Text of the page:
Hospitals to face fines over mixed sex wards

Hospitals will face fines if they fail to end the "indignity" of mixed-sex wards, Health Secretary Andrew Lansley said today.

From January, hospitals in England will be required to place all patients in single-sex accommodation - with any breaches made public and financial penalties imposed.



Only accident and emergency and intensive care wards will be exempt from the new regulations, Mr Lansley said, unless there was "compelling clinical justification".



"It should be more than an expectation, it should be a requirement that patients who are admitted should be admitted to single-sex accommodation," the Health Secretary told BBC Radio 4's PM programme.



"Patients should be in single-sex accommodation, meaning that all of their period that they are admitted they should be in a bed or a bay which only consists of people of the same sex.



"And they should be able to come and go, for example to all their washing and toilet facilities, without having to pass through a part of the ward or another ward where there might be people of a different sex... so to that extent they would have the kind of privacy and dignity people have a right to expect."



While some hospitals had already declared they had "virtually eliminated" mixed-sex wards, Mr Lansley said there were in fact "thousands of breaches" across the country.



Figures released by the Department of Health showed that in the first quarter of 2010-11, NHS organisations reported 8,028 breaches where patients were accommodated in mixed-sex accommodation without clinical justification



The data was collected from half of England's Strategic Health Authorities. If the same level of reporting existed across the remaining Strategic Health Authorities, it suggests that, across England, there were at least 16,000 breaches in the first quarter alone - and more than 64,000 every year.



"That is not acceptable, so what I will be looking for from the end of this year is a system by which we are very clear that the requirement is that patients should be admitted to single-sex accommodation," Mr Lansley said.



"As part of our overall system of payment - which will be geared towards quality, rewarding quality and penalising for failures to meet essential standards - hospitals will be required to meet that standard, and from January hospitals will be required also to report that they have admitted patients to single-sex accommodation or if they haven't, how often they haven't and why they haven't."



Such publication would "empower patients" through good information, Mr Lansley said, ending a system where they could not find out how often patients had been put into mixed-sex wards.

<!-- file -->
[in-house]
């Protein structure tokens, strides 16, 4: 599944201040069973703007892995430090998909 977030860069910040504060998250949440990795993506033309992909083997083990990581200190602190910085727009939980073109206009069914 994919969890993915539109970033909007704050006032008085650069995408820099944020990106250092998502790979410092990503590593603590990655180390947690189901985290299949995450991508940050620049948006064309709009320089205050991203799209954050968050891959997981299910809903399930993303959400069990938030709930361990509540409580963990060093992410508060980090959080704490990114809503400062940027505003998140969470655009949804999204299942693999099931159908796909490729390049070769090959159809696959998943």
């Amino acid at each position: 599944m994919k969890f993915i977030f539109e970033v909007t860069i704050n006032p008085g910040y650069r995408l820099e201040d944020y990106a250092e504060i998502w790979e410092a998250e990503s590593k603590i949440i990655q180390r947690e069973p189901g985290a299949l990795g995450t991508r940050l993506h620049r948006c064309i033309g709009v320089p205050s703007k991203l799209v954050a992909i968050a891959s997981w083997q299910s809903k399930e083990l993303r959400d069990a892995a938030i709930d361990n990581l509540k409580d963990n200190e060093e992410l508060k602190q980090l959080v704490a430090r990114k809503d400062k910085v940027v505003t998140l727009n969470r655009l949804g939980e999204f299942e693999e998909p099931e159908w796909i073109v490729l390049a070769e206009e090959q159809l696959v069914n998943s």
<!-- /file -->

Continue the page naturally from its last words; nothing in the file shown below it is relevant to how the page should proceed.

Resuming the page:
And he added: "Patients should not suffer the indignity of being cared for in mixed-sex accommodation. I am determined to put an end to this practice, where it is not clinically justified."



Chief Nursing Officer Christine Beasley welcomed the move.



"Protecting the privacy and dignity of patients by eliminating mixed-sex accommodation must be a priority for the NHS," she said.



"Driving this change will be the publishing of statistics on mixed-sex accommodation breaches by NHS Trusts. This measure will allow patients to make better informed decisions about their care."



But Jo Webber, deputy policy director of the NHS Confederation which represents over 95% of NHS organisations, said: "The NHS has already made a great deal of progress on eliminating mixed-sex accommodation and we know this is something patients and the public value.



"A large number of the facilities which still need to be changed are old building stock and will need substantial re-investment in order to meet this target.



"There will sometimes be circumstances when it is in the interest of the patients to treat first and worry about the suitability of accommodation later. We should also recognise that, to ensure dignity in care, other factors such as organisational culture and training are just as important as providing single-sex accommodation."



If Mr Lansley succeeds in ending mixed-sex accommodation he will achieve a goal which eluded Labour ministers for over a decade.



Tony Blair first called for the abolition of mixed wards in 1996, when Labour was still in opposition, saying it should not be beyond "the collective wit" of ministers to achieve.



However, two years ago, Lord Darzi, an eminent surgeon who was made a health minister by Gordon Brown, concluded the aim of providing single-sex wards across the NHS was an "aspiration that cannot be met".

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